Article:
US20030001080Jun 13, 2002Jan 2, 2003Texas Instruments IncorporatedTime domain sensing technique and system architecture for image sensor
US20030076432 *Aug 12, 2002Apr 24, 2003Qiang LuoSystem and method to facilitate time domain sampling for solid state imager
US20050269488 *Jun 3, 2005Dec 8, 2005Via Technologies Inc.Image sensor and operating method thereof
EP1107581A2Nov 27, 2000Jun 13, 2001Deutsche Thomson-Brandt GmbhImage pickup apparatus
WO2002045404A2Nov 27, 2001Jun 6, 2002Foveon, Inc.Digital pixel sensor and frame store imager
Referenced by
Citing PatentFiling datePublication dateApplicantTitle
US8346022 *Jan 1, 2013Tandent Vision Science, Inc.System and method for generating an intrinsic image using tone mapping and log chromaticity
US9191588 *Nov 22, 2010Nov 17, 2015Isis Innovation LimitedHigh dynamic range pixel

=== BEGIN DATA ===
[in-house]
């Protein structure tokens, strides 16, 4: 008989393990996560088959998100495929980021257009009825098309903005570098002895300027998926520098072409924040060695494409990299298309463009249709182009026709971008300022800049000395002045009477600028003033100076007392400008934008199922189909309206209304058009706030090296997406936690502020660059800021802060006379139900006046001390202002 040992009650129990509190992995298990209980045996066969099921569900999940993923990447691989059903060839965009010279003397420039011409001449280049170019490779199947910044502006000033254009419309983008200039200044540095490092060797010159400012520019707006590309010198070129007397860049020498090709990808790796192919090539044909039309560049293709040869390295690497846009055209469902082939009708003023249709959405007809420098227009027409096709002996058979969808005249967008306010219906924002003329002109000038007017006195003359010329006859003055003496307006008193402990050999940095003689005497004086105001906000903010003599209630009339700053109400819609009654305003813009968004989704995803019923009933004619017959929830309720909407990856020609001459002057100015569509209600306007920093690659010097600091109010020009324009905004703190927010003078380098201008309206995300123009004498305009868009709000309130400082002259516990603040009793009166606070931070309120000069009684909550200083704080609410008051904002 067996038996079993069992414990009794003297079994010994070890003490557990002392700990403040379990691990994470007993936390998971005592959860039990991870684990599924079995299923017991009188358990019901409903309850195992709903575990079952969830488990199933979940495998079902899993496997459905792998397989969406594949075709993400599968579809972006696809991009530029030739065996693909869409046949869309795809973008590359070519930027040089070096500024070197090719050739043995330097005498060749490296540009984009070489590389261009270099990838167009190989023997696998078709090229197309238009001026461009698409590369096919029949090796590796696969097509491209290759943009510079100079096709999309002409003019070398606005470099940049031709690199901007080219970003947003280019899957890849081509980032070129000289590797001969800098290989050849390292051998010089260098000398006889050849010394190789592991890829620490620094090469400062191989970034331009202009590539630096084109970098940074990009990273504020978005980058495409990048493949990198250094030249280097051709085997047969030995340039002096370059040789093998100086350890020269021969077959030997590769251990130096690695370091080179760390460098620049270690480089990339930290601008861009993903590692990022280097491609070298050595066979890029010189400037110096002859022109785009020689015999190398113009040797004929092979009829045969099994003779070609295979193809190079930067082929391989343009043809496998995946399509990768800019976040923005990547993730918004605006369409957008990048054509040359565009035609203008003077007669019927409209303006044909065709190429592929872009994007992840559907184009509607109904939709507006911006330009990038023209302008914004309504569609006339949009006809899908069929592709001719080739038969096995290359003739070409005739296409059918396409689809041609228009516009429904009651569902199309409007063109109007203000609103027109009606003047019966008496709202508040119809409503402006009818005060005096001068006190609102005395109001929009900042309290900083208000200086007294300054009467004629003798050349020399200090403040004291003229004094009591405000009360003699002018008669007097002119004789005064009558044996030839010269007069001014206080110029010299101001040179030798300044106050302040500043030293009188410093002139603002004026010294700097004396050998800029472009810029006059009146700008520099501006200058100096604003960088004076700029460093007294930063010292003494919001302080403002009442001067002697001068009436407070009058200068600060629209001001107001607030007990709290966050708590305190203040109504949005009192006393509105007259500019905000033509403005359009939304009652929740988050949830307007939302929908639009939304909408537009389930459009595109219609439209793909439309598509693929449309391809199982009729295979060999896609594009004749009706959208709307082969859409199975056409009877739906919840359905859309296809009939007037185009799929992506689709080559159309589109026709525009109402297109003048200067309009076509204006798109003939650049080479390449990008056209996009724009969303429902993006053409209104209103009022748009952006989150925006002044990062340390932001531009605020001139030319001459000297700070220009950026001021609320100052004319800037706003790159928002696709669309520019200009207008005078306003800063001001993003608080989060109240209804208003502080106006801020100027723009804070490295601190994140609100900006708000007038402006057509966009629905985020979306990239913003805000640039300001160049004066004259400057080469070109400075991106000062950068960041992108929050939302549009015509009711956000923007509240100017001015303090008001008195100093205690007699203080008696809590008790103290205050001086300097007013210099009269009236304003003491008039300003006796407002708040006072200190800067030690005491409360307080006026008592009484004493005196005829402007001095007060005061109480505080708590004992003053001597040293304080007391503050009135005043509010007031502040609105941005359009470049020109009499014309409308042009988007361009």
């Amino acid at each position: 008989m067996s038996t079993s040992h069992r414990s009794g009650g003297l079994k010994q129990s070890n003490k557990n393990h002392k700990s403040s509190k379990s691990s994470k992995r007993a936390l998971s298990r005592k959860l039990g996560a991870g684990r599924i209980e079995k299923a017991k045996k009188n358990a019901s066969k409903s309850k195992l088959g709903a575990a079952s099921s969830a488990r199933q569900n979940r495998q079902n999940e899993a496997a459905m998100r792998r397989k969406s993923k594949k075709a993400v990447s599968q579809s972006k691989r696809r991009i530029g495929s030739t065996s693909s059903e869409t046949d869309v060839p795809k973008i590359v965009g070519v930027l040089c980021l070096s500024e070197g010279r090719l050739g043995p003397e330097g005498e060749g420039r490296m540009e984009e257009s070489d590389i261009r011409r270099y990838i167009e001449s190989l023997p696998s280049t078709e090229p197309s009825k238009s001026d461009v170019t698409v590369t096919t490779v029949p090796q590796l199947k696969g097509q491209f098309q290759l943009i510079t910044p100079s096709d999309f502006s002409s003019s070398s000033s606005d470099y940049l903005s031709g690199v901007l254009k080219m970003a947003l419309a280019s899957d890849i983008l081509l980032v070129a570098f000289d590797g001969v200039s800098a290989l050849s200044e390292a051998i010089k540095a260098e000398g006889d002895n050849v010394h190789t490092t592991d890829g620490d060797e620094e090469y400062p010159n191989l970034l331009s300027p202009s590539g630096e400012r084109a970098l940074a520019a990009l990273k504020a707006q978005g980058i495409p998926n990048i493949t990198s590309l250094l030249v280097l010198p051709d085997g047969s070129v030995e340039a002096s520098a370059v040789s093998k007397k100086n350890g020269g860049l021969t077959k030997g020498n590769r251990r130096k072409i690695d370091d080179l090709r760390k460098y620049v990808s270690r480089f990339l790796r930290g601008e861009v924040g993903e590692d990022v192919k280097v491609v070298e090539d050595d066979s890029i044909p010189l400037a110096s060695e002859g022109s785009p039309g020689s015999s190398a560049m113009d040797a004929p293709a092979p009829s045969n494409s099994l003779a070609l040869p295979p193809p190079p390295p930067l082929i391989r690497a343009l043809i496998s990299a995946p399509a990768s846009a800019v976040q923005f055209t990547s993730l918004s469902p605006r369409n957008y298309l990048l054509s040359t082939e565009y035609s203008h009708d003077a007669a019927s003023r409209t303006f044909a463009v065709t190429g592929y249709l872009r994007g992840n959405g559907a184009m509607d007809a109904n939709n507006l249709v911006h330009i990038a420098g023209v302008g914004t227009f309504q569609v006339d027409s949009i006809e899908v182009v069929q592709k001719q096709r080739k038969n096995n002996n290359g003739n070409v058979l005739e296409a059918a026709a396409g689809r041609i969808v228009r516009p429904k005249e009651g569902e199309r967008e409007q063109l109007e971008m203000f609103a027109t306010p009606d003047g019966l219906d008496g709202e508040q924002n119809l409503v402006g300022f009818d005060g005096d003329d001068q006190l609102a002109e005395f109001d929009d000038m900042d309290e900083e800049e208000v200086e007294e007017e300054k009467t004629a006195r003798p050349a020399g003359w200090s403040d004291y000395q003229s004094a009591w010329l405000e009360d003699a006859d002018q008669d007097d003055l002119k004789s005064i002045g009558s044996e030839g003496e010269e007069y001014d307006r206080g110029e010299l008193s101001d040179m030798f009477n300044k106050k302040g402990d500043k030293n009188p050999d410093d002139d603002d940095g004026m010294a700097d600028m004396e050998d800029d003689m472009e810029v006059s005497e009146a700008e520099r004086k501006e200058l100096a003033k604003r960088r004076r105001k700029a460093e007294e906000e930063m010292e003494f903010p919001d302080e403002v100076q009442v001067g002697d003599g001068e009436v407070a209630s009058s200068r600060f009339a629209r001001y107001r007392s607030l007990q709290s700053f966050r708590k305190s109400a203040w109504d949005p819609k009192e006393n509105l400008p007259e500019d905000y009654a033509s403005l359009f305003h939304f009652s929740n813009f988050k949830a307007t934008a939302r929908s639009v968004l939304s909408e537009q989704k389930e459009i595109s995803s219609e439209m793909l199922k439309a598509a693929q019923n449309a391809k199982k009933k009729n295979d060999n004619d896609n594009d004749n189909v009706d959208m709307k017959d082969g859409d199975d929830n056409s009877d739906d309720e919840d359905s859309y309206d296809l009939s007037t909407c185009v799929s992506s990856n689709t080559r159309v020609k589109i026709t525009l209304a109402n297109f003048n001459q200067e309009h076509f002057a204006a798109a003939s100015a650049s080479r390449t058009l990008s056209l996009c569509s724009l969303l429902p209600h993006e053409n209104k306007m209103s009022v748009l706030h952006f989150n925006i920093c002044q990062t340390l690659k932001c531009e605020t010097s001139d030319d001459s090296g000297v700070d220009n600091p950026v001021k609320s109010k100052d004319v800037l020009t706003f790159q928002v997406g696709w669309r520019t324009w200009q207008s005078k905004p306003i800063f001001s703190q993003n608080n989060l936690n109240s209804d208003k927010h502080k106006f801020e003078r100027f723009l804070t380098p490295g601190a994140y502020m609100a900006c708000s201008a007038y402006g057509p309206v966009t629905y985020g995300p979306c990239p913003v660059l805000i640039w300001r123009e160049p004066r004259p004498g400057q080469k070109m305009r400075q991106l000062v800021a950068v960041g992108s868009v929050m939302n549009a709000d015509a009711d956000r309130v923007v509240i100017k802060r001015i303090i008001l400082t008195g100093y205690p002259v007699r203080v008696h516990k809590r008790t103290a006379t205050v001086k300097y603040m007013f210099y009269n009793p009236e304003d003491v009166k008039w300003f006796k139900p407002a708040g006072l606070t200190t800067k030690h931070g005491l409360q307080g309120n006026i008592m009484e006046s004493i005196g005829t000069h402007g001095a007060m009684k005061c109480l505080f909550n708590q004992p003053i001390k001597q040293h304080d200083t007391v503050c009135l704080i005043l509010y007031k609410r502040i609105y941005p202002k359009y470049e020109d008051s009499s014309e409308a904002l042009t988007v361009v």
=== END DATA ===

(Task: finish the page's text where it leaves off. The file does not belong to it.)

US9204143Mar 15, 2013Dec 1, 2015Samsung Electronics Co., Ltd.Image sensor, operation method thereof, and system including the same
US20110052047 *Mar 3, 2011Tandent Vision Science, Inc.System and method for generating an intrinsic image using tone mapping and log chromaticity
US20120280112 *Nov 22, 2010Nov 8, 2012Isis Innovation LimitedHigh dynamic range pixel
Classifications
U.S. Classification348/308, 250/208.1, 348/297
International ClassificationH04N3/15, H04N5/335
Cooperative ClassificationH04N5/35518, H04N5/37455, H04N3/155
European ClassificationH04N3/15E
Legal Events
DateCodeEventDescription
Sep 16, 2008ASAssignment
Owner name: ISIS INNOVATION LIMITED, GREAT BRITAIN
Free format text: ASSIGNMENT OF ASSIGNORS INTEREST;ASSIGNOR:COLLINS, STEVE;REEL/FRAME:021539/0397
Effective date: 20080715
Oct 16, 2012CCCertificate of correction
Jul 21, 2015FPAYFee payment
Year of fee payment: 4